KAUFMAN, Texas — A Dallas lawyer has pleaded guilty to laundering what he believed to be proceeds of narcotics trafficking, the U.S. Attorney's Office in the Northern District of Texas announced today.
51-year-old Rayshun Jackson, a Kaufman native, at the helm of The Jackson Law Firm in Dallas, Texas, was arrested earlier this year and charged with conspiracy to launder money.
Per his plea agreement, Jackson now faces five years in federal prison and a forfeiture money judgment of $20,000 — an amount equal to the amount he collected in fees from an undercover DEA agent investigating the case. Jackson will also likely be stripped of his law license, according to the Texas State Bar’s compulsory discipline policy.
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A Dallas lawyer pleaded guilty today to conspiring to launder money he believed was linked to narcotics trafficking, announced Acting U.S. Attorney Prerak Shah.
Rayshun Jackson, the 52-year-old defense attorney at the helm of The Jackson Law Firm, was arrested in April. On Wednesday, he pleaded guilty to conspiracy to launder money before Chief U.S. District Judge Barbara M.G. Lynn.
“As an attorney, Mr. Jackson swore an oath to uphold the rule of law – an oath he violated completely when he conspired with purported drug traffickers to commit a federal offense,” said Acting U.S. Attorney Prerak Shah. “Street-level dealers may be the most conspicuous sign of our nation’s drug epidemic, but the men and women who launder the profits are no less culpable. The drug trade would die if it weren’t lucrative. Mr. Jackson attempted to profit off the backs of addicted individuals, and we are gratified to bring him to justice.”
“Money launderers, like Mr. Jackson, complete the circle of drug trafficking by returning ill-gained profits to criminal organizations,” said DEA Dallas Special Agent in Charge Eduardo A. Chávez. “As a defense attorney, Mr. Jackson disregarded his oath to promote respect and confidence in the legal profession. Today’s plea reflects that nobody is above DEA’s reach, especially those who swore to defend the rule of law.”
In plea papers, Mr. Jackson admitted to laundering $380,000 for an individual he believed was a drug trafficker, but was actually an undercover DEA agent.
He was introduced to the agent on Sept. 3, 2020 by “Person A,” the leader of a large-scale opioid distribution ring known to deal in illegally diverted narcotics. After Person A vouched for each individual’s credibility, Mr. Jackson and the undercover agent discussed how the attorney could “clean” the agent’s “dope money.”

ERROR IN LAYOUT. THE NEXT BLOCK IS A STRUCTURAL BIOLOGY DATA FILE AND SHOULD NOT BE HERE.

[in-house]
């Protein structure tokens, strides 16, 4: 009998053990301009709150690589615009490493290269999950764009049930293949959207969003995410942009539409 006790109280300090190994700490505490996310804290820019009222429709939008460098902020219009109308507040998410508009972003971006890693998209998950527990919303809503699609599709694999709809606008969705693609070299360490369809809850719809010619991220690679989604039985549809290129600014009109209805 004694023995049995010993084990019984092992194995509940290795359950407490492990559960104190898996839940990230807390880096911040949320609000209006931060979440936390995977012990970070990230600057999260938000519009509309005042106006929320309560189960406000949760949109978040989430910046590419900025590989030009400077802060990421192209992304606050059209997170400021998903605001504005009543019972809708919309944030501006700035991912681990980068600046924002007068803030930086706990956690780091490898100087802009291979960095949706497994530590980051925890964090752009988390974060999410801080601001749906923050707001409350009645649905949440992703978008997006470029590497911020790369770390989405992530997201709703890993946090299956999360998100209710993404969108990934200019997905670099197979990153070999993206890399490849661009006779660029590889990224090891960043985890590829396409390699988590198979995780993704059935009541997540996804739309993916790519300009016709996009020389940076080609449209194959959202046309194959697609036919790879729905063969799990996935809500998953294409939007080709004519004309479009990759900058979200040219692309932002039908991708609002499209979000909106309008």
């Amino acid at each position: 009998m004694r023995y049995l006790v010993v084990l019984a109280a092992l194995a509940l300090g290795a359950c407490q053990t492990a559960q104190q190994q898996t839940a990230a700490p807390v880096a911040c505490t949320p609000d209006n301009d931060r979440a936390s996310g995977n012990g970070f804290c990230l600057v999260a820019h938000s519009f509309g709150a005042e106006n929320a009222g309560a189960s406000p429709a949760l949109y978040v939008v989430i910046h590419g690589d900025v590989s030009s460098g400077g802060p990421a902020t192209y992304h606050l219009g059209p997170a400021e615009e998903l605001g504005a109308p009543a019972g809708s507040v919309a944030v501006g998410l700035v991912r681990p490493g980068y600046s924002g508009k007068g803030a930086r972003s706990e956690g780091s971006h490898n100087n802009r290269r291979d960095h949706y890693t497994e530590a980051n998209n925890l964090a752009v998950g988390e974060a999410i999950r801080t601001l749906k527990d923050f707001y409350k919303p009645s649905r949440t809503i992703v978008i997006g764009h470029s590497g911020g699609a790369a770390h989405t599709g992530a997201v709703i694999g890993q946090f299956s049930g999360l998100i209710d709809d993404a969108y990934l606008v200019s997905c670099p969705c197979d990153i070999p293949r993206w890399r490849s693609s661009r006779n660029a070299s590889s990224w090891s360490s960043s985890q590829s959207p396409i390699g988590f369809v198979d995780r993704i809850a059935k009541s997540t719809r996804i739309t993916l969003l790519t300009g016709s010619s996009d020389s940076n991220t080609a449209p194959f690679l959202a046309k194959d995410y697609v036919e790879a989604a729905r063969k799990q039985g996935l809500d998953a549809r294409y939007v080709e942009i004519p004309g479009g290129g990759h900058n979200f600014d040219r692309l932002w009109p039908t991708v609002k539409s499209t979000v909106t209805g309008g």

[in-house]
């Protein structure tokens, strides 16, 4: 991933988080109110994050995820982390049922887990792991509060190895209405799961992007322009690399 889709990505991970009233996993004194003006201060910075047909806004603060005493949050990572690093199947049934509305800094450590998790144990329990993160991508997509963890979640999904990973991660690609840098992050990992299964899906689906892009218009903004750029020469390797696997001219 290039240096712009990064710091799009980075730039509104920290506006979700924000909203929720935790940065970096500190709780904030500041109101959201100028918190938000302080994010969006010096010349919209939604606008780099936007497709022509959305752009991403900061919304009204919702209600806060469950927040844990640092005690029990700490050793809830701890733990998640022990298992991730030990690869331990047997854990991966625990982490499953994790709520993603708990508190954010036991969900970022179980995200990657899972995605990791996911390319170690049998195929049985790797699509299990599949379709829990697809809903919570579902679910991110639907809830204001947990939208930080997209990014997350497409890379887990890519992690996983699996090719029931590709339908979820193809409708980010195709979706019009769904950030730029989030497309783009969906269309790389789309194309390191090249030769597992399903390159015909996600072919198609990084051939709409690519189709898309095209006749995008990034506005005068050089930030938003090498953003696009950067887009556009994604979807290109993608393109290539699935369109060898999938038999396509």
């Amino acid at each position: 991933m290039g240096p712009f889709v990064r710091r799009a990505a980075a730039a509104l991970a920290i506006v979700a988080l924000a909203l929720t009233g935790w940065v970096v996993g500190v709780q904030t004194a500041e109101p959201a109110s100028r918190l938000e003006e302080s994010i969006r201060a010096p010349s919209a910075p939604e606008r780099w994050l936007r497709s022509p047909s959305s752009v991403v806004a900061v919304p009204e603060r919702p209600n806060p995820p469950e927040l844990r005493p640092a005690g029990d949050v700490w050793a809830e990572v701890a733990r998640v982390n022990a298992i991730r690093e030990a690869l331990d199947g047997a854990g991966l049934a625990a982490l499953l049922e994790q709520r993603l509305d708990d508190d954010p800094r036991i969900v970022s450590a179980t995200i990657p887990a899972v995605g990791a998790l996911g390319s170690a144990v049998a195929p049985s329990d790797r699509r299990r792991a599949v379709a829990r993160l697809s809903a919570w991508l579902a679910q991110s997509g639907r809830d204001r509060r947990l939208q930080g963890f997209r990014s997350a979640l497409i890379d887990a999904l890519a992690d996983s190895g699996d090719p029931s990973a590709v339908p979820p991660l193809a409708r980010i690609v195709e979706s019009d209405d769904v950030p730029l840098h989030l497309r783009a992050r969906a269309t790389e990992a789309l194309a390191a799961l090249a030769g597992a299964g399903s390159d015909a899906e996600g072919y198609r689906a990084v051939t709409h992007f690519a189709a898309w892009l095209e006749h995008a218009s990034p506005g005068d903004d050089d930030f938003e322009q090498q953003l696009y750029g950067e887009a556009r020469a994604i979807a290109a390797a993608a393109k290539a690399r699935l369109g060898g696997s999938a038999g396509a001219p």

Mr. Jackson advised the agent that he could launder around $500,000 a month by funneling it through non-traceable cash businesses (i.e., coin laundries, car washes) and shell corporations. He agreed to use his firm’s bank accounts, as well as charitable bank accounts established for providing legal services to indigent persons, to transfer the money into and out of the undercover agent’s bank account.
“Ray is the bomb... He’s a thug, he’s just got a law degree,” Person A told the undercover agent after the meeting, according to court documents.
Three weeks later, the undercover agent delivered a black backpack stuffed with $100,000 cash to Mr. Jackson at his office. The attorney agreed to launder the money in return for 5% cash up front. After depositing the remaining $95,000 into his various bank accounts in various amounts on various days, he eventually transferred the entire sum into the DEA’s undercover bank account.
The next month, the undercover agent delivered an additional $300,000 cash to Mr. Jackson at his office. Again, the attorney agreed to a 5% up-front fee in return for laundering the money. After depositing the remaining $285,000 into his various bank accounts in various amounts on various days, he eventually transferred the same amount into the DEA’s undercover bank account.
In plea papers, Mr. Jackson admitted he knew of the unlawful purpose of the agreement and joined in it willingly.
Per his plea agreement, he now faces five years in federal prison and a forfeiture money judgment of $20,000 (an amount equal to the amount he collected in fees from the undercover agent). According to the Texas State Bar’s compulsory discipline policy, he will likely be stripped of his law license.
The Drug Enforcement Administration’s Dallas Field Office conducted the investigation with the assistance of IRS – Criminal Investigations and the Dallas Police Department. Assistant U.S. Attorney Courtney Coker, the Northern District of Texas’ Deputy Criminal Chief, is prosecuting the case along with Assistant U.S. Attorneys Juanita Fielden and Nashonme Johnson.